Although AI hasn’t matched or surpassed human intelligence, the technology is becoming increasingly easy to adopt and implement into many business practices, due to how the technology interprets visual, text and speech formats.
While it may sound like the possibilities are limitless with AI, the technology still has its limits. To help you develop a complete picture of how you can integrate AI into your business, let’s review five areas where AI excels:
AI can be trained to process, identify and search images using computer vision, a type of algorithm that is trained to understand and respond to images and video.
Vision-trained AI capabilities range from storing and captioning documents to supporting IoT sensor arrays. Many industries are using visual tracking to increase productivity and efficiency.
Some computer vision AI industry applications include:
Customer engagement is a popular use case for AI technology by converting speech to text and text to speech. When analyzing customer behavior or training staff, you can easily review recorded customer interactions with annotated transcripts. Additionally, you can develop speech-based assistants, like Alexa or Siri, within your applications.
AI can be trained to map information, provide recommendations and support semantic search These tools will help improve your digital products’ user experience by offering helpful information that meets their requests.
Additionally, you can maximize the utility of existing and future data, as your application AI will continue to refine its capabilities based on past data.
Consumers expect the accuracy and speed of modern search engines, yet those high bars can be quite difficult to achieve in your own tools. AI can be used to enhance your digital tool’s search functionality, while also enabling it to analyze webpages, images, videos and more to give users precisely what they’re looking for.
Talking to our technology in full sentences, the way humans naturally communicate, and getting meaningful responses is achievable through Natural Language Processing (NLP). You can integrate NLP into your applications or bots to better meet user needs or develop customer service tools that can hold voice or text conversations. Additionally, these AI capabilities can detect and translate languages.
Language understanding is also impacting analytics. The AI can detect text, phrases, names and even sentiment, which can be helpful with user moderation and tracking the overall user experience.
These AI capabilities are changing the way businesses develop products and services, while also having a major impact on how customers engage with an organization. AI creates a world of possibilities for how your organization can start using its data, increasing its value and the many ways your business can refine its products and services.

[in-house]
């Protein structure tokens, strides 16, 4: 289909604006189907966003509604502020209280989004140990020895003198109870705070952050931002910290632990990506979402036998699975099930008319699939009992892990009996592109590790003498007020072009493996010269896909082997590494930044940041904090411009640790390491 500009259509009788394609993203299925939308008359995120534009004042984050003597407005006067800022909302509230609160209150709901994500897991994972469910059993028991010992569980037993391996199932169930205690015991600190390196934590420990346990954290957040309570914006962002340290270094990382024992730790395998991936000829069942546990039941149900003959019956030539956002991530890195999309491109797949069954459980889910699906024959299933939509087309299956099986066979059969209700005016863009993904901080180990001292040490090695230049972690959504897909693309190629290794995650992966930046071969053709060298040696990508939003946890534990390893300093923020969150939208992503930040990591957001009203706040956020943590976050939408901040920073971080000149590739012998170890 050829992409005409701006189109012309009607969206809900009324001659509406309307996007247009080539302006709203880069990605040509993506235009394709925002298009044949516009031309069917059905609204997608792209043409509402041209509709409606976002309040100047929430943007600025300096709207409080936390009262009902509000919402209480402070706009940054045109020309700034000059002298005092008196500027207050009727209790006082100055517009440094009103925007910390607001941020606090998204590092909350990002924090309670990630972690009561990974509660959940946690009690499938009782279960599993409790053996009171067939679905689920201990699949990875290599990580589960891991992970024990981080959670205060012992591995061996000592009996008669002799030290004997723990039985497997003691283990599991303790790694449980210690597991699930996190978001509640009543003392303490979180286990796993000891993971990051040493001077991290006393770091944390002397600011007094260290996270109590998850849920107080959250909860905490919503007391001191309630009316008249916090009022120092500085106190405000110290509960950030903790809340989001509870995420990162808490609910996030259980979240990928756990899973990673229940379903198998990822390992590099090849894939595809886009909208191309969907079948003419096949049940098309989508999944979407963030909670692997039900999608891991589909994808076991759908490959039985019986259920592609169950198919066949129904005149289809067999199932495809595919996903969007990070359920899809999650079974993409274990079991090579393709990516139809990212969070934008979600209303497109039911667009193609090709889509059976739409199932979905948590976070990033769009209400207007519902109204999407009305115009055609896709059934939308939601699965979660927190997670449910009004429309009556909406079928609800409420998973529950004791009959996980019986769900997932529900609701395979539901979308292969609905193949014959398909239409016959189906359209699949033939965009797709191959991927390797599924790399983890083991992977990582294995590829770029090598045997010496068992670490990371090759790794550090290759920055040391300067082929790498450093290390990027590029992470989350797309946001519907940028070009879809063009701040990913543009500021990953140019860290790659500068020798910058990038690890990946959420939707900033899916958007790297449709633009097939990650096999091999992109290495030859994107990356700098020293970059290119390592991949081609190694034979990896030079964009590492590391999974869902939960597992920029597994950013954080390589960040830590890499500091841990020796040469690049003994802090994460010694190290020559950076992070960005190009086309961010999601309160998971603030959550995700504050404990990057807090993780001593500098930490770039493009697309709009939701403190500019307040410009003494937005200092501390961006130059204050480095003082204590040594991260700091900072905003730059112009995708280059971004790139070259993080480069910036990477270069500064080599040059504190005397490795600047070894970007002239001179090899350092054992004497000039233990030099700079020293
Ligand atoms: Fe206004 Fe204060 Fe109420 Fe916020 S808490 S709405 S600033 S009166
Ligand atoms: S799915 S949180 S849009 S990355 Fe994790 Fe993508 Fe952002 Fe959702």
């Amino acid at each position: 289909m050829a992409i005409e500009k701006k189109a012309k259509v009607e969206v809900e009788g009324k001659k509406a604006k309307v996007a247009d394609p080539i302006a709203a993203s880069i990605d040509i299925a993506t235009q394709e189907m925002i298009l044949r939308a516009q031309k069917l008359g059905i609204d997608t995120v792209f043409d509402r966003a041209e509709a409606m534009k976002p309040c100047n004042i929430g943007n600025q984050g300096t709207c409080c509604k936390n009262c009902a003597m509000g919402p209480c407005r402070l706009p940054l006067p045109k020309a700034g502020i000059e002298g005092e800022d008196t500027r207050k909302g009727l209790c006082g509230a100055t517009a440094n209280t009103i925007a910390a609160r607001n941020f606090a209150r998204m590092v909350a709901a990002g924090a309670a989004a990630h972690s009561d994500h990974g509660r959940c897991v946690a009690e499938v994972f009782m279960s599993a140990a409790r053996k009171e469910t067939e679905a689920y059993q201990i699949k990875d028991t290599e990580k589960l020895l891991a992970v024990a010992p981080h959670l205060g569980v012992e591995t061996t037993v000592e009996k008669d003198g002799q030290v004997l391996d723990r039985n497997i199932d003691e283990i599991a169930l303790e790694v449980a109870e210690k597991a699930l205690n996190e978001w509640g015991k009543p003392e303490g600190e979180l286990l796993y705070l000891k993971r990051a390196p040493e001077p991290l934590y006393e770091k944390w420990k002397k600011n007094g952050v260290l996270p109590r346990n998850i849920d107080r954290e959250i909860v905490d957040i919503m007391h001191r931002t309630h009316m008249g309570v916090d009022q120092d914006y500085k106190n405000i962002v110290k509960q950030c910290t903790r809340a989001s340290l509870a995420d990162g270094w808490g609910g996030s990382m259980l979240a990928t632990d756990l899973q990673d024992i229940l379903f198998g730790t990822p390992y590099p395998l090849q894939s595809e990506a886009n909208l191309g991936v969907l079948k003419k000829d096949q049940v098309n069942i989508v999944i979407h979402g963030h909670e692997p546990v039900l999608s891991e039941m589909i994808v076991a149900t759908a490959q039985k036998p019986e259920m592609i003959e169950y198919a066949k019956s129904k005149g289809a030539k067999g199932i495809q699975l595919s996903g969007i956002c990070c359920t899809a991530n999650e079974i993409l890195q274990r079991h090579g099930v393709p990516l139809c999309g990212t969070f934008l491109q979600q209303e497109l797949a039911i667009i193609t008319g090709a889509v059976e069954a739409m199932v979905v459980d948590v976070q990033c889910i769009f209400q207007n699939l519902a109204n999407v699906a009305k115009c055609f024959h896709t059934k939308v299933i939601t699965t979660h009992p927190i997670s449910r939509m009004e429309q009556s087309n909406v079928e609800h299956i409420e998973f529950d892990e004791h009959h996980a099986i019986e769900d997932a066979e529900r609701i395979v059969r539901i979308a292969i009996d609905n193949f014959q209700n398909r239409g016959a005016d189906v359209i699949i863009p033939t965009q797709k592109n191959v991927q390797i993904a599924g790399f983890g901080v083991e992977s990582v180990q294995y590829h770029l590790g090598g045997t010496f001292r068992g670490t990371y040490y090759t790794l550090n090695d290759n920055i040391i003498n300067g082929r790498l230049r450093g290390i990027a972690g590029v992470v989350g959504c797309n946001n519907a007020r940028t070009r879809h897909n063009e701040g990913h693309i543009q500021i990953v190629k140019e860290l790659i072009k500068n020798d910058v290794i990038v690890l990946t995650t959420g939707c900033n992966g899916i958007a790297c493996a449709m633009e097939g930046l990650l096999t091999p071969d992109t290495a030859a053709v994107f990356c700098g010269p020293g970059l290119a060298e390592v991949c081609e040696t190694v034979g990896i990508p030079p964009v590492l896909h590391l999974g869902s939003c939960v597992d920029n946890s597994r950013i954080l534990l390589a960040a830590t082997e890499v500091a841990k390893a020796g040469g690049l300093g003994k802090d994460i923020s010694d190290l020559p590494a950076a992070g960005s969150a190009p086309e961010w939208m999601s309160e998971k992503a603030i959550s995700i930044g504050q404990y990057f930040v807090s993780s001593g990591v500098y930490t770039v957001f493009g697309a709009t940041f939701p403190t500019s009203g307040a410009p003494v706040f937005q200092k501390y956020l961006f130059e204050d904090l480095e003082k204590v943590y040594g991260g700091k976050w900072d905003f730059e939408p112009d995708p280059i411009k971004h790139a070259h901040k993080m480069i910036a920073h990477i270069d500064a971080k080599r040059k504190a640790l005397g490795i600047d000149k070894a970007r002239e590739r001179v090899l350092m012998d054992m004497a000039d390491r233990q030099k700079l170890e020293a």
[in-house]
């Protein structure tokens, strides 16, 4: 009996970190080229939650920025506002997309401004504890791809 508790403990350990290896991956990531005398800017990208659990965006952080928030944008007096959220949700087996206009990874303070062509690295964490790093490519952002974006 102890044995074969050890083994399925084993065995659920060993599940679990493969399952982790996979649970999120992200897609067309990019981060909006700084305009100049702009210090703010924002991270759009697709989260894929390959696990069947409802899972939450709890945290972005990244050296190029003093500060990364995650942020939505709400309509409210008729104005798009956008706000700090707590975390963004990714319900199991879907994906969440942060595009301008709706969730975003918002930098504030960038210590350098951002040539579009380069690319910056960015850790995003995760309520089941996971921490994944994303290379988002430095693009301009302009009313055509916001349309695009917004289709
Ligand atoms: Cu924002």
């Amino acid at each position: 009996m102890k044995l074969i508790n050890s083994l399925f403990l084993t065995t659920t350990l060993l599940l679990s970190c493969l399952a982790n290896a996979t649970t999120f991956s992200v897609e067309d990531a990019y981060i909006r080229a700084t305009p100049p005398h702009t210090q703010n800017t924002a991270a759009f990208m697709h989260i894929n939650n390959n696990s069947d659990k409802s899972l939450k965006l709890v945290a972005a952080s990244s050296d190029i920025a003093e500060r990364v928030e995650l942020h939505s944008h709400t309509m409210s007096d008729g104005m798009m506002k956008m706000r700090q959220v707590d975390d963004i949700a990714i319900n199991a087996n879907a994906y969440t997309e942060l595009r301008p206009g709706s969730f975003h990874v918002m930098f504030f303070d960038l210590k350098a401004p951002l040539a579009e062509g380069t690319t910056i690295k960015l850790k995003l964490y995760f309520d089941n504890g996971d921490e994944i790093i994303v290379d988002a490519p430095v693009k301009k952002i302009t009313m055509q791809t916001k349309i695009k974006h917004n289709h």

But with great data comes great responsibility — you need to have a clear understanding of how to collect, manage and secure your information to protect your business, employees and customers.
As your data environment grows, you’ll want to deploy a comprehensive data management strategy that establishes rules regarding:
Establishing how your business will handle these domains will help ensure your information is readily available, supporting not only your AI-enabled solutions, but also day-to-day business operations.
Data management and governance should be viewed as an organization-wide initiative, so your teams can continually benefit from the data they need. Erwin has created a data governance tool that helps you discover, understand, distribute and manage data assets across individual business units and departments.
Cybercriminals will target any business’s information, especially personal identifiable information, like emails, addresses, phone numbers and account details. This is a concern for every business — regardless of size or industry. Every organization is a target to cybercriminals.
From lone cybercriminals to state-sponsored groups, cybersecurity risks are growing — making it more important than ever to implement an ironclad data protection plan.
Adopting a security strategy that aligns to your data environment’s needs will ensure consistent availability, while protecting your business’s reputation. Most importantly, you should fully understand and adhere to any government or industry regulations that apply to your stored data. If there aren’t any applicable regulations or compliance needs, your business should follow security best practices.
Implementing security measures will bolster threat detection and reduce risk. You’ll also be more effective at counteracting an ongoing breach when leveraging tools that reduce response times and increase visibility across servers, networks and end-user devices.
Your data security strategy should involve various factors, including:
Responsible AI refers to a set of frameworks that ensure your business acts transparently and ethically with its AI-based tool.
Using AI shouldn’t be taken lightly. As mentioned, maintaining governance and security strategies plays an important role, but you’ll also want to guide staff and executives on how they should use AI.
Before your business adopts AI, you should also: